Linnaeus himself would be pleased with your classifications. As it happens I have self-published a monograph on the subject of helmets and the quality of the brains they purport to protect.

If you mean the piece published in the back of the April issue of C+ under the name of one of your alter-egos, I was hunting for it on Bikereader last night in the hope of adding a link. I enjoyed that article.
Danny Colyer

I found myself at the website in question after accidentally 'googling' something dreadfully inappropriate due to keyboard error (the cause of many heart-attacks amongst the elderly and well-reared, according to the British Journal of Medicine); the contributor roster may be long and occasionally illustrious, but the lapses in taste and good sense are equally astonishing.

After much frustrating navigating and wincing, I located the relevant article here, lurking in an apparent subset of the main bikereader site devoted exclusively to the writings of one of the lesser lights in the literary firmament. This particular spider-hole is accessed via clicking on the recumbent gentleman irritatingly lounging about on the main page. Suffice it to say I cut, pasted, then immediately fled the scene.

As for Theodore's monograph, to my knowledge it remains unpublished because he has yet to locate a vanity press which will accept a manuscript in crayon. The illustrations alone are enough to get him listed by the authorities as a candidate for electronic tagging.
(The former Mrs Theodore) Gertrude Blovius

Ever after I have worn a helmet of my own devising, eschewing sissyboy foam and polystyrene in favour of whalebone and leather, cinched tight.

I like it. Pictures please:-)
David Hansen

My dear Mr Hansen, while it is true that Theodore anticipated many 'Kodak moments' as we explored our feelings for each-other, and was careful to pack a camera, the film was later confiscated by our B&B landlady in lieu of payment for a damaged trouser press.
(The former Mrs Theodore) Gertrude Blovius

My sister recently told me off for not wearing a helmet (as it happens, I do wear one most of the time, I just didn't on this occasion). I reckon I'm an Informed Sceptic. My sister is definitely a Clueless Newbie. You will be interested to hear that she is also a nurse.

Tangentially, the mention of nurse's heart-bleeding wail for helmets reminds me of (this is plagiarised):
"Consider the famous response of Goethe to the humanitarian Frau von Stein, who wrote him in 1787 exalting the moral progress of their time. "Also, I must say myself," he replied, "I think it true that humanity will triumph eventually, only I fear that at the same time the world will become a large hospital and each will become the other's humane nurse." Goethe feared a world in which the sole criterion for virtue would be solicitude for the suffering, a world in which "I feel your pain, won't you please feel mine?" would replace all more exacting--and ennobling--standards.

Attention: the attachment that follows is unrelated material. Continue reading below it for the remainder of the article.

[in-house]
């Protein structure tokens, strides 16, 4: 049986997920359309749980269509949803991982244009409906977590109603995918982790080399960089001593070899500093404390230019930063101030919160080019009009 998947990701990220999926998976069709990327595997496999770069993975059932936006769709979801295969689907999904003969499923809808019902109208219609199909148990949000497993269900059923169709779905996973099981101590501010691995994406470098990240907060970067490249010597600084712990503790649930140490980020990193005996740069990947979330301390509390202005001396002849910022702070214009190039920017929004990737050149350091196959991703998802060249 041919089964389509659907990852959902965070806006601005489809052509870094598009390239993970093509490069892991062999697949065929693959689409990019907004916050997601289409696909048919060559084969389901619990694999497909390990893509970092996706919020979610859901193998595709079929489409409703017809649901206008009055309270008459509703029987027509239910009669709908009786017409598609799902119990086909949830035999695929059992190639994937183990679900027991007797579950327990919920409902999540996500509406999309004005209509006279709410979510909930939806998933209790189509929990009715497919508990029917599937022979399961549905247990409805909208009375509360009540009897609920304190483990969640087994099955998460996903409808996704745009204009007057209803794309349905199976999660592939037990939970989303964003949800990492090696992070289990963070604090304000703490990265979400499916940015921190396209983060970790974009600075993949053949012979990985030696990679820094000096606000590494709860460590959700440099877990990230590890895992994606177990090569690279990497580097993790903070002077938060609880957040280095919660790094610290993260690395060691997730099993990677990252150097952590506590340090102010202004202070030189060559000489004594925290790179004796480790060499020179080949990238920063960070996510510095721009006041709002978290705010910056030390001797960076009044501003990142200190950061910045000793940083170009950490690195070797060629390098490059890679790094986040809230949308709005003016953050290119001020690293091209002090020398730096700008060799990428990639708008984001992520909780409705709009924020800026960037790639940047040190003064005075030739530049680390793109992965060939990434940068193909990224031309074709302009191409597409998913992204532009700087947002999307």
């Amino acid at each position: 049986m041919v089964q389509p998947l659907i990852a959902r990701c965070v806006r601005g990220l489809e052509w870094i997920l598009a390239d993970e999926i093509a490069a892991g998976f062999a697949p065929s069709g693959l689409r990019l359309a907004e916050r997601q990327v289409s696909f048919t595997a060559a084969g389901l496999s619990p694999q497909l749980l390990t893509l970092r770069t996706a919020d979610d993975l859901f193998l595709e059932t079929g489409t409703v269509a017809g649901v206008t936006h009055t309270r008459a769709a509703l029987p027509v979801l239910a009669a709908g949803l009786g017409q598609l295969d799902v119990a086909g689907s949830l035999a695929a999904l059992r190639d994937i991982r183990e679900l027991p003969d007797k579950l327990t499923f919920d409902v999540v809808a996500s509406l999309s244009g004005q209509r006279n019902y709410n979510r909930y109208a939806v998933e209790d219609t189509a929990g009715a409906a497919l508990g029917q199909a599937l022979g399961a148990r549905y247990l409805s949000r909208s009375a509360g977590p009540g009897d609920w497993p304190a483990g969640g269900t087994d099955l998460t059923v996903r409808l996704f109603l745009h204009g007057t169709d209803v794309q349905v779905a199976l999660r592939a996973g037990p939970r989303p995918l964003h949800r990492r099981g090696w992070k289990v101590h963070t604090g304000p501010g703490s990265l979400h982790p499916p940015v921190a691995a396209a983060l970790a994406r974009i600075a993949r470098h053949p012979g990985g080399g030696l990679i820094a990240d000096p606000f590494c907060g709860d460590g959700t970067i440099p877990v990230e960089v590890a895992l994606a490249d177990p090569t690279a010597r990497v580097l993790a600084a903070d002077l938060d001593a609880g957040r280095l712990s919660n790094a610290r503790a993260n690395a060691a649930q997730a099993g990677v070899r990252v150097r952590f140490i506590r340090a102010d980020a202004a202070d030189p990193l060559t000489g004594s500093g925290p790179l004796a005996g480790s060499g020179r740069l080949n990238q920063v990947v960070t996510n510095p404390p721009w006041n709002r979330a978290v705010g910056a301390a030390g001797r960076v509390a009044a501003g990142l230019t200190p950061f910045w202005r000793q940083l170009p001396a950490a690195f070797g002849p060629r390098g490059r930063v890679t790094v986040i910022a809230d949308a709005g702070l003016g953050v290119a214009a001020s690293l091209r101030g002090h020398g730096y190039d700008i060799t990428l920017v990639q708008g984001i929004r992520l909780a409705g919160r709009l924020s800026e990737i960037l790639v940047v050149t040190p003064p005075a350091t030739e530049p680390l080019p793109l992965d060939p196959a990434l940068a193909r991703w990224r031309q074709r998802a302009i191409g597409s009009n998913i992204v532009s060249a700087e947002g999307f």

Sir! A man who can fearlessly introduce Goethe into this thorny topic of debate is to be reckoned with. As the polymath himself said just before he shuffled off this mortal coil, "More light!"
Theodore Blovius (esq.)

I believe, Sir, that it was actually the rather pedestrian "Macht doch den zweiten Fensterladen auch auf, damit mehr Licht hereinkomme" (Open the second shutter, so that more light can come in.) However his publisher, being seduced by the growing fashion for soundbites, decided "Mehr Licht!" was a more media friendly epitaph for his great client.
Tony Raven

6 MAY 2004 Retake driving test when you get older

(I hope my mother doesn't read this) but being a passenger when she's driving is positively alarming. It's not so much the speed which, although fast, is not madly so; it's the acceleration, tailgating and last minute deceleration that worries me.

Then again, maybe most drivers are like that it's just that I'm not used to being a passenger. In fact, I'm pushed to think of a single trip I've done that hasn't been scary recently.

My wife's OK (of course) but we do have heated debates over whether she's speeding or not. She's adamant that parallax adds an apparent 5mph when looking at the speedo from the passenger seat.
not responding

You could have almost described my former husband: it's not so much the grinding metal, the sirens, the blood; it's the insurance paperwork, the rehabilitation, the memorial services for innocent bystanders...

I was a passenger for quite a few years, and count myself fortunate to have survived my tenure with sanity intact. Under no circumstances was I permitted to drive while Theodore was in the car; 'It is my right as a man', he used to intone solemnly, clutching a letterhead from the Institute of Advanced Driving for further proof (if such was required) of his credentials. It was only much later that I learned, quite by accident, that the letter was a misdelivered subscription offer for the institute's magazine and that in fact he possessed no licence whatsoever except for a Bulgarian fish-paste import licence which was later deduced a forgery.

As for speeding, I am in agreement with your wife regarding parallax, a well-documented phenomenon affecting most cars of British manufacture.